WHO has issued its first guidance for the treatment of Hepatitis C, a chronic infection that affects an estimated 130 million to 150 million people and results in 350 000 to 500 000 deaths a year.
The new guidelines make a number of recommendations. These include approaches to increase the number of people screened for Hepatitis C Virus infection, advice as to how to mitigate liver damage for those who are already infected, and how to select and provide appropriate treatments for chronic hepatitis C infection.
WHO recommends a screening test for those considered at high risk of infection, followed by another test for those who screen positive, to establish whether they have chronic hepatitis C infection.
Lessening liver damage
Since alcohol use can accelerate liver damage caused by Hepatitis C, WHO now advises that people with a chronic Hepatitis C infection receive an alcohol assessment. They also recommend providing counseling to reduce alcohol intake for people with moderate or high alcohol use. In addition, the guidelines provide advice on the selection of the most appropriate test to assess the degree of liver damage in those with chronic hepatitis C infection.
The guidelines provide recommendations on existing treatments based on antivirals, like interferon. WHO will update recommendations on drug treatments periodically as additional antiviral medicines are registered on the market and new evidence emerges.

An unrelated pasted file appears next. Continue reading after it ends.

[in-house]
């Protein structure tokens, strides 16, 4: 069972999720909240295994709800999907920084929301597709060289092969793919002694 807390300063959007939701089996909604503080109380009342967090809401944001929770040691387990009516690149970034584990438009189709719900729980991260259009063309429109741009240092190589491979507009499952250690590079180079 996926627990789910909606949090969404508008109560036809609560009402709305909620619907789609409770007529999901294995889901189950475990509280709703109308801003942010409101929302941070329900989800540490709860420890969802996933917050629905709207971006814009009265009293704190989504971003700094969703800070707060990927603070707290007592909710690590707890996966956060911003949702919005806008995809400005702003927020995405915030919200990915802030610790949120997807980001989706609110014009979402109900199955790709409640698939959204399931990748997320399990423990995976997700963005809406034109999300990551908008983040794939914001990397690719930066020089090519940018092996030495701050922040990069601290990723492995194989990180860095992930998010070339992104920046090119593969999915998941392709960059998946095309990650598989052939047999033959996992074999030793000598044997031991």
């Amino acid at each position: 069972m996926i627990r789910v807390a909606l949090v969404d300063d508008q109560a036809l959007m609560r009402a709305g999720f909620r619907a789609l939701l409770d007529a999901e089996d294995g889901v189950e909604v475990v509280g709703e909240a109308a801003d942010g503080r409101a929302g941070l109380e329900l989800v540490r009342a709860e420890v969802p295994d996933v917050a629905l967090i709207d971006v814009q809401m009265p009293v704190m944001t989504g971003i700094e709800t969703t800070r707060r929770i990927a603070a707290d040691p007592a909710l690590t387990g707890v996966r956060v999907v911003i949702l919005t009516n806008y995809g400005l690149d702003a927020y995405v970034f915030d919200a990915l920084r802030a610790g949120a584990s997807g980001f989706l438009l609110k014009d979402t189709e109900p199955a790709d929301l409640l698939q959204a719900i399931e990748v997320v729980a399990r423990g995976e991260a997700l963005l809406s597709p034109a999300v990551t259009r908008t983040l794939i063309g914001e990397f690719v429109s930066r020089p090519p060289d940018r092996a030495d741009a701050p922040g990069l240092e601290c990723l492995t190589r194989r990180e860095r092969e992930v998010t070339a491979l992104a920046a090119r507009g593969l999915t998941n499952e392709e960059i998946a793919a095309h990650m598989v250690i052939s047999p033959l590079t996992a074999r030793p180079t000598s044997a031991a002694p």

The 2014 recommendations also summarize interventions that should be put in place to prevent transmission of Hepatitis C, including measures to assure the safety of medical procedures and injections in health care settings and among persons who inject drugs. Rates of new Hepatitis C infections remain unacceptably high in many countries because of the reuse of injection equipment and lack of screening of blood transfusions.
“Many people remain unaware - sometimes for decades - that they are infected with Hepatitis C,” says Dr Andrew Ball (WHO).
There are five main Hepatitis Viruses, referred to as types A, B, C, D and E. Hepatitis B and C have the greatest public health impact because they cause chronic infection which can progress to cirrhosis and liver cancer. Hepatitis A and E, spread though contaminated food and water, have the potential to cause outbreaks in certain populations. Hepatitis C Virus is most commonly transmitted through exposure to contaminated blood. Those at risk include people undergoing invasive medical procedures and therapeutic injections where there is poor infection control. Also at risk are those exposed to contaminated injecting and skin piercing equipment, including through injecting drug use, tattooing and body piercing.
The 'Guidelines for the screening, care and treatment of persons with hepatitis C infection' can be downloaded here (pdf).